Increased numbers and suppressive activity of regulatory CD25+CD4+ T lymphocytes in the absence of CD4 engagement by MHC class II molecules

Xiaoli Shen, Chun Niu, Rolf König

Research output: Contribution to journalArticlepeer-review

2 Scopus citations


Mechanisms of central and peripheral tolerance prevent autoimmunity. Regulatory T cells inhibit the activation of potentially auto-reactive T cells in peripheral lymphoid organs. In transgenic mice in which all MHC class II molecules are incapable of binding to CD4, class II MHC-restricted T cells preferentially differentiated into immunosuppressive, regulatory T cells. In these mutant MHC class II transgenic mice, a subset of CD4+ T cells constitutively expressed moderately elevated levels of CD25 and potently inhibited interleukin-2 secretion by T cells from normal mice in a cell-to-cell, contact-dependent manner. Immunosuppressive activity depended on activation of the regulatory T cells. Thus, CD25+CD4+ T cells from mutant MHC class II transgenic mice resembled phenotypically and functionally a major subset of natural regulatory T cells in normal mice, but were two to three-times more abundant. These results further clarify the mechanisms that govern the differentiation and maintenance of CD25+CD4+ regulatory T cells, and present avenues for immunomodulation.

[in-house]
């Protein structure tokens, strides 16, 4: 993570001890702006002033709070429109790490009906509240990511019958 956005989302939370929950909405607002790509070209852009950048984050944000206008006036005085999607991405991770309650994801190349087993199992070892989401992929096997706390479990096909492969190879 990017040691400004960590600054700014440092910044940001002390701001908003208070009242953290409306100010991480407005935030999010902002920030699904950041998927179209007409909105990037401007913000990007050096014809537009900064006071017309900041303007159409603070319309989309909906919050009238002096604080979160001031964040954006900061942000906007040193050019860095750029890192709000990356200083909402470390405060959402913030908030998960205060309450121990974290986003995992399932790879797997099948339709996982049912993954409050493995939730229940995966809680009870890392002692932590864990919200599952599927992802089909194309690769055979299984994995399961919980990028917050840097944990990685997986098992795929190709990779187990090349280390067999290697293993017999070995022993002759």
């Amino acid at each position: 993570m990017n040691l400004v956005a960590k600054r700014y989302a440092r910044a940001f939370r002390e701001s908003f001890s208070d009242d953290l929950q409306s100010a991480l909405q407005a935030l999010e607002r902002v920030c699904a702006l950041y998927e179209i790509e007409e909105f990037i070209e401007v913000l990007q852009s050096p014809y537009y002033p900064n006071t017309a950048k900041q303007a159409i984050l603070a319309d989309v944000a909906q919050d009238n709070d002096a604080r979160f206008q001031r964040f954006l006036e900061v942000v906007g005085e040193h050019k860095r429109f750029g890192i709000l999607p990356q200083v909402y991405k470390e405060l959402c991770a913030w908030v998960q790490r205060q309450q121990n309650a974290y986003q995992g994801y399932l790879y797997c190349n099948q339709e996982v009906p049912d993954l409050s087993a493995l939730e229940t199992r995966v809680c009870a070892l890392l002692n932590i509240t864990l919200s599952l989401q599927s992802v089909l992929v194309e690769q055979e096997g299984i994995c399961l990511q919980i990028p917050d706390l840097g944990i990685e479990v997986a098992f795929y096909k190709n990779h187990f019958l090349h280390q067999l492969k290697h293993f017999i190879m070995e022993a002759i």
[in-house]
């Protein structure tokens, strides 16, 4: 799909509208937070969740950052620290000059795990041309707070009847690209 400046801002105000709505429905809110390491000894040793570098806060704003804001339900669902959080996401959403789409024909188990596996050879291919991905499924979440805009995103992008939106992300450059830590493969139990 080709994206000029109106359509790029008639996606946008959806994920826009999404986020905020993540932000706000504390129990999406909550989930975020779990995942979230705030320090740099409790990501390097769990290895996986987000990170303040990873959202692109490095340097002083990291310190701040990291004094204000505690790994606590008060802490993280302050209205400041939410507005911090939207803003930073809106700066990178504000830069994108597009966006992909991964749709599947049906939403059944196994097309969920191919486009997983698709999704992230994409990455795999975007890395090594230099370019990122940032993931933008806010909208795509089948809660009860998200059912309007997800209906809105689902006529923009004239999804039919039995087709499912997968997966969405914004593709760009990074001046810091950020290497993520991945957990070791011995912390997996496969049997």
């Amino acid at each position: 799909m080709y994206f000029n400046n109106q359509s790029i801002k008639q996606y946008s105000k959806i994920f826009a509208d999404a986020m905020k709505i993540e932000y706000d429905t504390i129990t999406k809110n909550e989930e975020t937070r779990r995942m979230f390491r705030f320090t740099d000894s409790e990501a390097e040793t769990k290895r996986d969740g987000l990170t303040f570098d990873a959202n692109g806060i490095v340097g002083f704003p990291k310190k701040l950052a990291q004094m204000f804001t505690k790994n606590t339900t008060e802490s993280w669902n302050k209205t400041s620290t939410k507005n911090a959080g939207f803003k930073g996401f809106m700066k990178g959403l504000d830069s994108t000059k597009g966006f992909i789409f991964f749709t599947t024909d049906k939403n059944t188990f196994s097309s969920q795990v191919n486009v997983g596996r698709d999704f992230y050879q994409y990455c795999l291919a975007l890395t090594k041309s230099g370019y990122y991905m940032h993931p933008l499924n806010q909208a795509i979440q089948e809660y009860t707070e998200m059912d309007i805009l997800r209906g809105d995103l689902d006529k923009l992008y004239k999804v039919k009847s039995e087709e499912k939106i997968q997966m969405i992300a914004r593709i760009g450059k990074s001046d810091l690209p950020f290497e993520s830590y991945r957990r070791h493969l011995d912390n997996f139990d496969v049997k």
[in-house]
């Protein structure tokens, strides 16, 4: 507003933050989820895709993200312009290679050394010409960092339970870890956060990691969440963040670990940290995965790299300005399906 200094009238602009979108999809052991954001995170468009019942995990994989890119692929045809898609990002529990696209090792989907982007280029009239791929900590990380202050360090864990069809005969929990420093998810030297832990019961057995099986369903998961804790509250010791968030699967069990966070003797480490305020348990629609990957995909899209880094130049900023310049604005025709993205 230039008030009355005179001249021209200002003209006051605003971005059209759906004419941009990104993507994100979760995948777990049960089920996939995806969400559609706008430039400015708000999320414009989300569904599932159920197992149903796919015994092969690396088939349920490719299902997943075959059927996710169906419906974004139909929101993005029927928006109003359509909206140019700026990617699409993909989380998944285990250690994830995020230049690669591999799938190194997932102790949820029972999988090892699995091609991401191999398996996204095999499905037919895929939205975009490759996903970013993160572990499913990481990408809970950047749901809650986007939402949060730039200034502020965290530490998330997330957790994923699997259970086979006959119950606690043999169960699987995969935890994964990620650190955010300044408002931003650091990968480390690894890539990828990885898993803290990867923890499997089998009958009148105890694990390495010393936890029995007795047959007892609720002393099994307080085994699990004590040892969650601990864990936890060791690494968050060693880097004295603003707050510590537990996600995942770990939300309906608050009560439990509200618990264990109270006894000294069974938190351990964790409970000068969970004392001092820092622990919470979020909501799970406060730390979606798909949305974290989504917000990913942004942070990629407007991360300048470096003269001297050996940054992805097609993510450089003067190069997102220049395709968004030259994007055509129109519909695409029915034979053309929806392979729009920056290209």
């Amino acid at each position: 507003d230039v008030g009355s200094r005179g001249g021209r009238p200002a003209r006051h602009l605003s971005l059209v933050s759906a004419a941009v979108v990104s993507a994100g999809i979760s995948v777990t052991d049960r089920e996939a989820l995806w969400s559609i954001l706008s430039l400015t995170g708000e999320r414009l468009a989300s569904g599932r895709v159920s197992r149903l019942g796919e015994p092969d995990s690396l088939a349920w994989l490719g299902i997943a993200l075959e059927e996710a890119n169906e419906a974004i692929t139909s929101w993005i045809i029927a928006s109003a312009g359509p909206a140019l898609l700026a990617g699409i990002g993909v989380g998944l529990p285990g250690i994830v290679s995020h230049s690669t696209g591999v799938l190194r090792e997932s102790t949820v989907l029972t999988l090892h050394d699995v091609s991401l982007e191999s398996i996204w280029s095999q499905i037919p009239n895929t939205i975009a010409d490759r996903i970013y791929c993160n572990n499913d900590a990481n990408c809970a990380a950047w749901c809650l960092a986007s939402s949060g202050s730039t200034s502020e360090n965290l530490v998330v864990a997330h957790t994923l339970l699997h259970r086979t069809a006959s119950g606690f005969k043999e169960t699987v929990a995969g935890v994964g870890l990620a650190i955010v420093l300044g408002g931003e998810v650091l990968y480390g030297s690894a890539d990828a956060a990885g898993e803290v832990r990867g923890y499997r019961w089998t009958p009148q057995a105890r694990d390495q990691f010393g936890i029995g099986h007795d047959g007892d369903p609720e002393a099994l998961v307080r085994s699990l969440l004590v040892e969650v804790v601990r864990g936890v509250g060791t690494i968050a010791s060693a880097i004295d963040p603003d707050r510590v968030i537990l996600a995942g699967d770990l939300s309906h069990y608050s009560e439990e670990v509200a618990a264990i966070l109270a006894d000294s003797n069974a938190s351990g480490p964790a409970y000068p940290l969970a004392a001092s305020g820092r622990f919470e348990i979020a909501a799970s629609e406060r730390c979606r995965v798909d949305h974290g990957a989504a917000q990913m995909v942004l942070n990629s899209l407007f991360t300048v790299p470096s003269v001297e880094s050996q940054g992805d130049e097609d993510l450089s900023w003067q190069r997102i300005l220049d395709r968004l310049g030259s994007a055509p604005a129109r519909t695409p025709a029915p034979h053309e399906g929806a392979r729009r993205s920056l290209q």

Original languageEnglish (US)
Pages (from-to)117-128
Number of pages12
JournalCellular Immunology
Issue number2
StatePublished - Apr 1 2013


  • Aging mice
  • CD25
  • CD4-MHC class II interactions
  • CD95
  • Effector/memory T cells
  • Immunosuppression
  • Naïve T cells
  • Regulatory T cells

ASJC Scopus subject areas

  • Immunology

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